The company’s hybrid technology, known as the Intelligent Multi-Mode Drive (i-MMD), utilizes a two-motor system consisting of an electric motor and a generator. This design enables seamless transitions between electric and gasoline power, optimizing performance and efficiency.

It’s almost certain that Honda will push hybrid vehicles more aggressively in the coming years. Here in New Zealand, Honda has recently announced the launch of more hybrid vehicles following the recent debut of the Jazz eHev. 

Electric Vehicles

Alongside hybrid systems, Honda has also ventured into the realm of fully electric vehicles (EVs). The Honda e is the company’s first all-electric offering, showcasing innovative technology and a modern design that riffs on some of the company’s timeless back catalog. I mean look how cute it is:

Honda’s commitment to electric vehicles is further demonstrated with their participation in various global partnerships, research initiatives, and collaborative projects, all aimed at accelerating the development and adoption of EV technology.

Recap – Is There A V8 Honda? 

In summary, Honda does not currently produce any vehicles with a V8 engine. In fact, Honda never has built a V8 for road-going/production cars. Their focus has instead primarily been on crafting fuel-efficient and environmentally-friendly engines, such as their signature inline 4 (I4) and V6 engines found in many of their vehicles today.

The only exception is that in the 1990s Honda retailed a badge engineered Land Rover Discovery Series I, the ‘Crossroad’ (which was by all accounts a total sales flop and many of the sold examples had to be recalled for various fixes).

There is more chance of me being the next President of the United States than there is of Honda making its own V8 production engine for road-going cars.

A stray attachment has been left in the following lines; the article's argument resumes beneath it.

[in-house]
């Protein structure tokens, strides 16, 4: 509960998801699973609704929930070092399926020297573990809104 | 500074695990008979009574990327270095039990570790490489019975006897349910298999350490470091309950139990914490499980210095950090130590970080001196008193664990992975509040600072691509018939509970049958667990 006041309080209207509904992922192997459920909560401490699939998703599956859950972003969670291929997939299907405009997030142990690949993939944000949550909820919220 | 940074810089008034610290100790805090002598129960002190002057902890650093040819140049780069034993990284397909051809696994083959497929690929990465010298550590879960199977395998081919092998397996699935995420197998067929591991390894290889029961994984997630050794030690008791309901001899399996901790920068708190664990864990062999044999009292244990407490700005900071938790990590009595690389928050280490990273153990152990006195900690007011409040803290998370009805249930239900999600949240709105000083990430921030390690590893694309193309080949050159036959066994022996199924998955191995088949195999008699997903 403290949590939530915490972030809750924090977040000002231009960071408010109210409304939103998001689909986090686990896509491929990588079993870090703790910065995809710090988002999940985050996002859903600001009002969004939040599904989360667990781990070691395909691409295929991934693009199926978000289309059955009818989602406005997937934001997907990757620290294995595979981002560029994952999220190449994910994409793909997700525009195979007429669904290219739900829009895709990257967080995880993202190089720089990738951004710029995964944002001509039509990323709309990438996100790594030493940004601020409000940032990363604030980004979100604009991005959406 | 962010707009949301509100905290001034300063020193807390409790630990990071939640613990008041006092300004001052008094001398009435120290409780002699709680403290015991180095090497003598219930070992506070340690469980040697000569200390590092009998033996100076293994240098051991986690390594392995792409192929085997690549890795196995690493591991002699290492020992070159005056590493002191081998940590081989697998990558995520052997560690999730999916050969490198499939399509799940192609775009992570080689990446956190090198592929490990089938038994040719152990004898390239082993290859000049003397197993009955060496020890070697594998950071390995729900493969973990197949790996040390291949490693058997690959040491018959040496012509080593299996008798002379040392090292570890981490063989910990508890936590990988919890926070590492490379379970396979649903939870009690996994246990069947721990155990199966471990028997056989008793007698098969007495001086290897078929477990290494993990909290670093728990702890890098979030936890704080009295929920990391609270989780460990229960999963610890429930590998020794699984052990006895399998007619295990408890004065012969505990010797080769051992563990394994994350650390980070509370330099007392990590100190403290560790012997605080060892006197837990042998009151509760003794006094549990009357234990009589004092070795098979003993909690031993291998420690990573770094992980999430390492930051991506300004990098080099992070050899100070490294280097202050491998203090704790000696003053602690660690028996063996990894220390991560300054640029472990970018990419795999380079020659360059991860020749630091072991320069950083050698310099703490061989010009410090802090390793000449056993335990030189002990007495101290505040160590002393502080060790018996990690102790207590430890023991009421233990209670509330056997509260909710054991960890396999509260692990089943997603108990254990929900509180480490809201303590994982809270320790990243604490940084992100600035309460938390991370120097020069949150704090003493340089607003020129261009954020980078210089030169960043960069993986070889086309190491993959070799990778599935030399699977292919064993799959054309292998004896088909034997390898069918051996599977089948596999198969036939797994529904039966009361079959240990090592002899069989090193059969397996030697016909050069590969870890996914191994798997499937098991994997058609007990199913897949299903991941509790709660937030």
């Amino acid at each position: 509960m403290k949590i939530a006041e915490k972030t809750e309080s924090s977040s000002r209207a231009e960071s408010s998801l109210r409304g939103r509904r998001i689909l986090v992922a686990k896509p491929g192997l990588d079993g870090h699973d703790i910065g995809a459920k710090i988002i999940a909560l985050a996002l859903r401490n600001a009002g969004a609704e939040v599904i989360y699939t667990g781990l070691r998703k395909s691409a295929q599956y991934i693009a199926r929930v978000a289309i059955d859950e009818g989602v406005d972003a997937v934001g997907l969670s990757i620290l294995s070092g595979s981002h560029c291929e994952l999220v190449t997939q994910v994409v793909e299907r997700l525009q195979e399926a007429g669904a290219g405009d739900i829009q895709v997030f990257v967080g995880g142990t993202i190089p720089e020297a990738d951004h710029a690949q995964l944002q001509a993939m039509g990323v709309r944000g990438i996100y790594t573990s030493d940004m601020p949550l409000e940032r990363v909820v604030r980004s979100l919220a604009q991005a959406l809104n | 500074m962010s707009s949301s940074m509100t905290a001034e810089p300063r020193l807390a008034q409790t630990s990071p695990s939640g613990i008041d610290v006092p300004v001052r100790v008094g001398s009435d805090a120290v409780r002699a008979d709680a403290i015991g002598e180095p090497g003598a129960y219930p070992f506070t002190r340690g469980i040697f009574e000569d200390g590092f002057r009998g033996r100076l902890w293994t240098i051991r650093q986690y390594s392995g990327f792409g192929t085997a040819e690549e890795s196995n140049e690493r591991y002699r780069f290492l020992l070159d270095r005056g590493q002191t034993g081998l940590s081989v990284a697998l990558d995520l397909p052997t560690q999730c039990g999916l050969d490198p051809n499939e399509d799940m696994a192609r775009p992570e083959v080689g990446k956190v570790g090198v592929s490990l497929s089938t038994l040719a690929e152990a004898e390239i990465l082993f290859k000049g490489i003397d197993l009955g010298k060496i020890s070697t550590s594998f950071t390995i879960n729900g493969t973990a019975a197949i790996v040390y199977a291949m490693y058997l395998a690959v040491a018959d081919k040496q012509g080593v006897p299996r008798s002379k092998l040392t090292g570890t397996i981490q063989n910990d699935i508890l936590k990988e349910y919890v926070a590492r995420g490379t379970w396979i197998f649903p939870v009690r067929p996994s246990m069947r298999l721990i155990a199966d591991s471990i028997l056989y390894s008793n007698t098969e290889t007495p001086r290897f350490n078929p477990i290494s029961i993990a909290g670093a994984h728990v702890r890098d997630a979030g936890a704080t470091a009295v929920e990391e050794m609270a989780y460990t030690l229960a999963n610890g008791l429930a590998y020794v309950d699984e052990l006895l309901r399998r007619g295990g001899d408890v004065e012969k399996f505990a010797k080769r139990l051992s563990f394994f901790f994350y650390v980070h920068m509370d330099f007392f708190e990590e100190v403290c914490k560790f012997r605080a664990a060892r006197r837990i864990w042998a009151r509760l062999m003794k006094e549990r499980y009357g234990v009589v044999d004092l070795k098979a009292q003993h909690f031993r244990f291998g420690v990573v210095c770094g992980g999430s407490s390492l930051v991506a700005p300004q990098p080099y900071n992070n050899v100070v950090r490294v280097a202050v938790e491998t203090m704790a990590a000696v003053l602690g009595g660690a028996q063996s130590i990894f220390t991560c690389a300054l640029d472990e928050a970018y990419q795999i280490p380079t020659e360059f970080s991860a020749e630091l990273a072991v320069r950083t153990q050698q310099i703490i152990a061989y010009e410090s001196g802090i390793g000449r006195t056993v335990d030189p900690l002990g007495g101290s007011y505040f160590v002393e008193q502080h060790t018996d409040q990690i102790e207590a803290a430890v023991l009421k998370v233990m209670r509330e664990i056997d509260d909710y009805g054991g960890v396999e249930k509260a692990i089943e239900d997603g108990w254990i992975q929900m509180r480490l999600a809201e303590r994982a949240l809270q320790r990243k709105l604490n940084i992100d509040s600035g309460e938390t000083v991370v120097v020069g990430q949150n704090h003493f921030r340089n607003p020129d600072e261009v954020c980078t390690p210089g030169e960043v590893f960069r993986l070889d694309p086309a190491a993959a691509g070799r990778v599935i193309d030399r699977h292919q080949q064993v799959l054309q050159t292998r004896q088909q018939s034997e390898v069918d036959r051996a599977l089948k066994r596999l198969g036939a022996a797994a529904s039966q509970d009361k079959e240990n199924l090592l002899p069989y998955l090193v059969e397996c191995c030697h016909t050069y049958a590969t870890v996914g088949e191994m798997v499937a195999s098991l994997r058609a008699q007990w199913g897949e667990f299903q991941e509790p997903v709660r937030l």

As the automotive industry is continuously evolving, Honda has been investing in new technologies to improve their vehicles’ performance, safety, and driver experience. This includes advancements in their hybrid and electric powertrains, which reduce emissions and energy consumption while maintaining competitive driving dynamics. One of the things I love most about Honda is the way they have always worked to get even better performance, economy and refinement from smaller and more frugal engines than many of their counterparts. 

While some automotive enthusiasts may seek the power and sound of a V8 engine, it is important to consider that Honda’s engine choices are a reflection of their commitment to environmental responsibility, fuel efficiency, and developing reliable powertrains. Look at cars like the Civic Type R that have always been able to keep up with the bigger-engined players, and oftentimes outperform them. 

There is a method to Honda’s no-V8 madness, in other words. 


  • Sam

    Sam focuses mainly on researching and writing the growing database of Car Facts articles on Garage Dreams, as well as creating interesting list content. He is particularly enthusiastic about JDM cars, although has also owned numerous European vehicles in the past. Currently drives a 3rd generation Suzuki Swift Sport, and a Volkswagen Touareg (mainly kept for taking his border collie out to the hills to go walking)